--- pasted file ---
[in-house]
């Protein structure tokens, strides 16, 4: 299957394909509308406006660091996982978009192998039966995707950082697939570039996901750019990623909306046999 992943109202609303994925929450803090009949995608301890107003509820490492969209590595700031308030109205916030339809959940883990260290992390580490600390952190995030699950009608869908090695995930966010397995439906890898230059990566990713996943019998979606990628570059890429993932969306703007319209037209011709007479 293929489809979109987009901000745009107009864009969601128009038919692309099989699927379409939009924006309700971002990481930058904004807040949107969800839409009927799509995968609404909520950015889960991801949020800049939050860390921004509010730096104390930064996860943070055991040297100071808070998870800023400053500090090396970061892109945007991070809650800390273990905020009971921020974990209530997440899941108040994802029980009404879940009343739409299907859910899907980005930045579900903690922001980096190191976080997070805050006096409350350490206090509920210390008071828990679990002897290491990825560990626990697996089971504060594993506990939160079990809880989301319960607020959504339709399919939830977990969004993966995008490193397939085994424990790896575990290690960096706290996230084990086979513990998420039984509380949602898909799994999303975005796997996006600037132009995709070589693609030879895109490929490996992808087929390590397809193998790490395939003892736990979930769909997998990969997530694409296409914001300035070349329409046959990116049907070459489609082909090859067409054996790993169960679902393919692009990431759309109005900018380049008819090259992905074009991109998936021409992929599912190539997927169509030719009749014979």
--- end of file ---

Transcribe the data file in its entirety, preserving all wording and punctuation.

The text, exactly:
[in-house]
């Protein structure tokens, strides 16, 4: 299957394909509308406006660091996982978009192998039966995707950082697939570039996901750019990623909306046999 992943109202609303994925929450803090009949995608301890107003509820490492969209590595700031308030109205916030339809959940883990260290992390580490600390952190995030699950009608869908090695995930966010397995439906890898230059990566990713996943019998979606990628570059890429993932969306703007319209037209011709007479 293929489809979109987009901000745009107009864009969601128009038919692309099989699927379409939009924006309700971002990481930058904004807040949107969800839409009927799509995968609404909520950015889960991801949020800049939050860390921004509010730096104390930064996860943070055991040297100071808070998870800023400053500090090396970061892109945007991070809650800390273990905020009971921020974990209530997440899941108040994802029980009404879940009343739409299907859910899907980005930045579900903690922001980096190191976080997070805050006096409350350490206090509920210390008071828990679990002897290491990825560990626990697996089971504060594993506990939160079990809880989301319960607020959504339709399919939830977990969004993966995008490193397939085994424990790896575990290690960096706290996230084990086979513990998420039984509380949602898909799994999303975005796997996006600037132009995709070589693609030879895109490929490996992808087929390590397809193998790490395939003892736990979930769909997998990969997530694409296409914001300035070349329409046959990116049907070459489609082909090859067409054996790993169960679902393919692009990431759309109005900018380049008819090259992905074009991109998936021409992929599912190539997927169509030719009749014979």